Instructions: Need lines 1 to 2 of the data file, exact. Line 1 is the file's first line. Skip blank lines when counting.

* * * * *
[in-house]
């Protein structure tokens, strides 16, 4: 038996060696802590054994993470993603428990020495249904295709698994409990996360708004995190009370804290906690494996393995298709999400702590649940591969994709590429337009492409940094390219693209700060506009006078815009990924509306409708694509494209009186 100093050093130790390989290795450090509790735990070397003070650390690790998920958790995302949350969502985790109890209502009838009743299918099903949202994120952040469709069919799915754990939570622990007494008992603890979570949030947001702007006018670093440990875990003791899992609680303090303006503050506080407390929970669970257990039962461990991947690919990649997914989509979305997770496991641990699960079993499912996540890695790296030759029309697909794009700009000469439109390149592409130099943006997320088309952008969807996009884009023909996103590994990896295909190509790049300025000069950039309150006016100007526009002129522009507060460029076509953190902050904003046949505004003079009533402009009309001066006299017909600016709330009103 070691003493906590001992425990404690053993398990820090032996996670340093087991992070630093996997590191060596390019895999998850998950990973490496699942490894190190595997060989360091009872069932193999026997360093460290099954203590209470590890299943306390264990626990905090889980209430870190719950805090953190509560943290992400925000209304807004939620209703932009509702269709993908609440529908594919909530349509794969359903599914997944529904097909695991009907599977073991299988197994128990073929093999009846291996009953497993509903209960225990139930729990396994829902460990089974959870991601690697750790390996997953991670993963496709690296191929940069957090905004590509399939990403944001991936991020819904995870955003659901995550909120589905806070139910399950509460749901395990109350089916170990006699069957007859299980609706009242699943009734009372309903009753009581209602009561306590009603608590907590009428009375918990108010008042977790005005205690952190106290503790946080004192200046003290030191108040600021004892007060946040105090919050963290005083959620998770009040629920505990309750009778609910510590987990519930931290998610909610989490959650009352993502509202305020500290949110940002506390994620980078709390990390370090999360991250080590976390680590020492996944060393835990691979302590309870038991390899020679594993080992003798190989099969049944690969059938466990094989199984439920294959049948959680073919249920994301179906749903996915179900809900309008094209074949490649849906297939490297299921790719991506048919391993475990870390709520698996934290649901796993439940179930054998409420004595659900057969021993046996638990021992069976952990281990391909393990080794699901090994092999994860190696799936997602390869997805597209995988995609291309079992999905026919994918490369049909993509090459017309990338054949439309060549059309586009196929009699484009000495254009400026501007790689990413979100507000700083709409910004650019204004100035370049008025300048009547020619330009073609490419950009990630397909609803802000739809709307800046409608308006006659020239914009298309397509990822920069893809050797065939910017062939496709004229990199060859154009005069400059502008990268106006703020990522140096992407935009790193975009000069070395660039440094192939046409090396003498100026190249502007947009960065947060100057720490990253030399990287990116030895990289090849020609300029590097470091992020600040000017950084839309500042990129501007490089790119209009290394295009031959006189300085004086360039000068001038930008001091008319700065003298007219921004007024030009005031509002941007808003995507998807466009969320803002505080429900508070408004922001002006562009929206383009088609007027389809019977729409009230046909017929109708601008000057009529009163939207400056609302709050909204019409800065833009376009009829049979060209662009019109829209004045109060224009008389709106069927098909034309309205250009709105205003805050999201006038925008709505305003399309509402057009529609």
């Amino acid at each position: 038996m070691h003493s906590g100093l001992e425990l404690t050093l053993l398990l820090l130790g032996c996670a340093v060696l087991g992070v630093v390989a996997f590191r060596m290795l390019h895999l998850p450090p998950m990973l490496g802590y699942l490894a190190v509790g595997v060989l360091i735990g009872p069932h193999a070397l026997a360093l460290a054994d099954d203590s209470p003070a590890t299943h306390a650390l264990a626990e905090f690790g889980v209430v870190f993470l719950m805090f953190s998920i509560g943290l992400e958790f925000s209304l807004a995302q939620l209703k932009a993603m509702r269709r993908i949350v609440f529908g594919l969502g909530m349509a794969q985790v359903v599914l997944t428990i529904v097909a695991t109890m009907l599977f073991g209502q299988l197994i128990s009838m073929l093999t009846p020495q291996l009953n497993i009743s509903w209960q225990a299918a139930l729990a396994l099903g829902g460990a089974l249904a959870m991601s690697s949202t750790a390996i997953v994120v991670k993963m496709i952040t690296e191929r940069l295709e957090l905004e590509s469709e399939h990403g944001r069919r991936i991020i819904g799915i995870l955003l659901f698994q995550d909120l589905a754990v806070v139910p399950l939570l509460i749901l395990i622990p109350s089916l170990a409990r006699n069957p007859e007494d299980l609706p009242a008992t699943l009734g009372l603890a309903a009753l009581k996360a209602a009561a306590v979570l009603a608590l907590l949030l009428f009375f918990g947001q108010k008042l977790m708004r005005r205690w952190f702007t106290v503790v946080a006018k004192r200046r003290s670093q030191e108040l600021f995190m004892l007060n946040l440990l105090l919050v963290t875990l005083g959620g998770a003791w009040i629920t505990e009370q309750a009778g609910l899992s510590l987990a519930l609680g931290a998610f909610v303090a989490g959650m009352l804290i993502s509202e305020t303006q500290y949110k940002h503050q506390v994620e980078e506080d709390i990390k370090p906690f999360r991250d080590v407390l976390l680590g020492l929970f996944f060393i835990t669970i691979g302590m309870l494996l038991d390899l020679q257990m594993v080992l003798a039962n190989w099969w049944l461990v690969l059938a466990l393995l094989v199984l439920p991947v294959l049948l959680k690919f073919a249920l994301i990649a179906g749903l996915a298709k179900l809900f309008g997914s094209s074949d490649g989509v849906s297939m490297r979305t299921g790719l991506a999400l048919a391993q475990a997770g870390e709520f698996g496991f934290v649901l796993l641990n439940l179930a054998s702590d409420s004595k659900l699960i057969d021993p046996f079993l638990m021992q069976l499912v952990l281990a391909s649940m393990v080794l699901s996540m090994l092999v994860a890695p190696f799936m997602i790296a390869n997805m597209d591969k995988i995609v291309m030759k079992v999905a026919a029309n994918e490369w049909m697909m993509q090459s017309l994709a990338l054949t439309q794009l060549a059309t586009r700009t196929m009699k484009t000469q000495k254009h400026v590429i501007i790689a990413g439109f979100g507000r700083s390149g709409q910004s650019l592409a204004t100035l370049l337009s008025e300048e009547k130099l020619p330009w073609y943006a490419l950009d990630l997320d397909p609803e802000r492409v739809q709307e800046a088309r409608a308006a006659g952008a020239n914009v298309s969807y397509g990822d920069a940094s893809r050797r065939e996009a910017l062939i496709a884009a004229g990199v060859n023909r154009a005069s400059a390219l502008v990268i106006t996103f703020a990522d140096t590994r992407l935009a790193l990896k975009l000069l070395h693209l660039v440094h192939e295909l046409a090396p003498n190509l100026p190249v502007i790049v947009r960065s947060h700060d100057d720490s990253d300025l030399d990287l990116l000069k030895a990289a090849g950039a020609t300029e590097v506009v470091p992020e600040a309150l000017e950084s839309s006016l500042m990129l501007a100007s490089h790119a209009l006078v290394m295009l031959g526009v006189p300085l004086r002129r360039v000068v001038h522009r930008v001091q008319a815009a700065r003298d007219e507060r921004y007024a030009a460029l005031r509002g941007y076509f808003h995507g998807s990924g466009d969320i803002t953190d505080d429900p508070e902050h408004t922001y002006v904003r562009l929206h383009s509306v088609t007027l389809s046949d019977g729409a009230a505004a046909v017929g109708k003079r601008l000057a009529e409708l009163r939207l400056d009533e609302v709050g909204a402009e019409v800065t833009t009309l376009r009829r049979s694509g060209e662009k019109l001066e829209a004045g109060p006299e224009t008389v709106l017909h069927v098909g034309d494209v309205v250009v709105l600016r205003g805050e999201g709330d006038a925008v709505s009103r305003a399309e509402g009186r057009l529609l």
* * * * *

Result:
[in-house]
């Protein structure tokens, strides 16, 4: 038996060696802590054994993470993603428990020495249904295709698994409990996360708004995190009370804290906690494996393995298709999400702590649940591969994709590429337009492409940094390219693209700060506009006078815009990924509306409708694509494209009186 100093050093130790390989290795450090509790735990070397003070650390690790998920958790995302949350969502985790109890209502009838009743299918099903949202994120952040469709069919799915754990939570622990007494008992603890979570949030947001702007006018670093440990875990003791899992609680303090303006503050506080407390929970669970257990039962461990991947690919990649997914989509979305997770496991641990699960079993499912996540890695790296030759029309697909794009700009000469439109390149592409130099943006997320088309952008969807996009884009023909996103590994990896295909190509790049300025000069950039309150006016100007526009002129522009507060460029076509953190902050904003046949505004003079009533402009009309001066006299017909600016709330009103 070691003493906590001992425990404690053993398990820090032996996670340093087991992070630093996997590191060596390019895999998850998950990973490496699942490894190190595997060989360091009872069932193999026997360093460290099954203590209470590890299943306390264990626990905090889980209430870190719950805090953190509560943290992400925000209304807004939620209703932009509702269709993908609440529908594919909530349509794969359903599914997944529904097909695991009907599977073991299988197994128990073929093999009846291996009953497993509903209960225990139930729990396994829902460990089974959870991601690697750790390996997953991670993963496709690296191929940069957090905004590509399939990403944001991936991020819904995870955003659901995550909120589905806070139910399950509460749901395990109350089916170990006699069957007859299980609706009242699943009734009372309903009753009581209602009561306590009603608590907590009428009375918990108010008042977790005005205690952190106290503790946080004192200046003290030191108040600021004892007060946040105090919050963290005083959620998770009040629920505990309750009778609910510590987990519930931290998610909610989490959650009352993502509202305020500290949110940002506390994620980078709390990390370090999360991250080590976390680590020492996944060393835990691979302590309870038991390899020679594993080992003798190989099969049944690969059938466990094989199984439920294959049948959680073919249920994301179906749903996915179900809900309008094209074949490649849906297939490297299921790719991506048919391993475990870390709520698996934290649901796993439940179930054998409420004595659900057969021993046996638990021992069976952990281990391909393990080794699901090994092999994860190696799936997602390869997805597209995988995609291309079992999905026919994918490369049909993509090459017309990338054949439309060549059309586009196929009699484009000495254009400026501007790689990413979100507000700083709409910004650019204004100035370049008025300048009547020619330009073609490419950009990630397909609803802000739809709307800046409608308006006659020239914009298309397509990822920069893809050797065939910017062939496709004229990199060859154009005069400059502008990268106006703020990522140096992407935009790193975009000069070395660039440094192939046409090396003498100026190249502007947009960065947060100057720490990253030399990287990116030895990289090849020609300029590097470091992020600040000017950084839309500042990129501007490089790119209009290394295009031959006189300085004086360039000068001038930008001091008319700065003298007219921004007024030009005031509002941007808003995507998807466009969320803002505080429900508070408004922001002006562009929206383009088609007027389809019977729409009230046909017929109708601008000057009529009163939207400056609302709050909204019409800065833009376009009829049979060209662009019109829209004045109060224009008389709106069927098909034309309205250009709105205003805050999201006038925008709505305003399309509402057009529609």